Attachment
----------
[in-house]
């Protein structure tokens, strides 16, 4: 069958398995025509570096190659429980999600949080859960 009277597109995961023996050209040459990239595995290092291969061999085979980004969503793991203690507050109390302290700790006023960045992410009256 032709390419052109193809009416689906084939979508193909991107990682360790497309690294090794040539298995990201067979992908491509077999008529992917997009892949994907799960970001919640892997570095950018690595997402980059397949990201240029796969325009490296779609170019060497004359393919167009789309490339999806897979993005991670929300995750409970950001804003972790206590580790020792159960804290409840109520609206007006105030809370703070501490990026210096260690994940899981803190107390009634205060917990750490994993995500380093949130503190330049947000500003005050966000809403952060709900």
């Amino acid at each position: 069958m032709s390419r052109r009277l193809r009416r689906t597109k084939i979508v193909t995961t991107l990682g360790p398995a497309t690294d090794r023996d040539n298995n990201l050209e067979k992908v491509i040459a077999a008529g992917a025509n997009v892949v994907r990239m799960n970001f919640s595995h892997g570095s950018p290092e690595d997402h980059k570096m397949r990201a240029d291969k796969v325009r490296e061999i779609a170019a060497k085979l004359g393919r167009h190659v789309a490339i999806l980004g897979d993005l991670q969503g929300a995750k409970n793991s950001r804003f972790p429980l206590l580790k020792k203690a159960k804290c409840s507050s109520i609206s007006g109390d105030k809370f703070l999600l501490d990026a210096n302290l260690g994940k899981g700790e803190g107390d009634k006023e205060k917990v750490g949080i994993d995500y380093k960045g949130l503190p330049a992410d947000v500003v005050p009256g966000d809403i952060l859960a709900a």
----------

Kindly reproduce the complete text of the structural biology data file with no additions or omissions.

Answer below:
[in-house]
């Protein structure tokens, strides 16, 4: 069958398995025509570096190659429980999600949080859960 009277597109995961023996050209040459990239595995290092291969061999085979980004969503793991203690507050109390302290700790006023960045992410009256 032709390419052109193809009416689906084939979508193909991107990682360790497309690294090794040539298995990201067979992908491509077999008529992917997009892949994907799960970001919640892997570095950018690595997402980059397949990201240029796969325009490296779609170019060497004359393919167009789309490339999806897979993005991670929300995750409970950001804003972790206590580790020792159960804290409840109520609206007006105030809370703070501490990026210096260690994940899981803190107390009634205060917990750490994993995500380093949130503190330049947000500003005050966000809403952060709900």
């Amino acid at each position: 069958m032709s390419r052109r009277l193809r009416r689906t597109k084939i979508v193909t995961t991107l990682g360790p398995a497309t690294d090794r023996d040539n298995n990201l050209e067979k992908v491509i040459a077999a008529g992917a025509n997009v892949v994907r990239m799960n970001f919640s595995h892997g570095s950018p290092e690595d997402h980059k570096m397949r990201a240029d291969k796969v325009r490296e061999i779609a170019a060497k085979l004359g393919r167009h190659v789309a490339i999806l980004g897979d993005l991670q969503g929300a995750k409970n793991s950001r804003f972790p429980l206590l580790k020792k203690a159960k804290c409840s507050s109520i609206s007006g109390d105030k809370f703070l999600l501490d990026a210096n302290l260690g994940k899981g700790e803190g107390d009634k006023e205060k917990v750490g949080i994993d995500y380093k960045g949130l503190p330049a992410d947000v500003v005050p009256g966000d809403i952060l859960a709900a």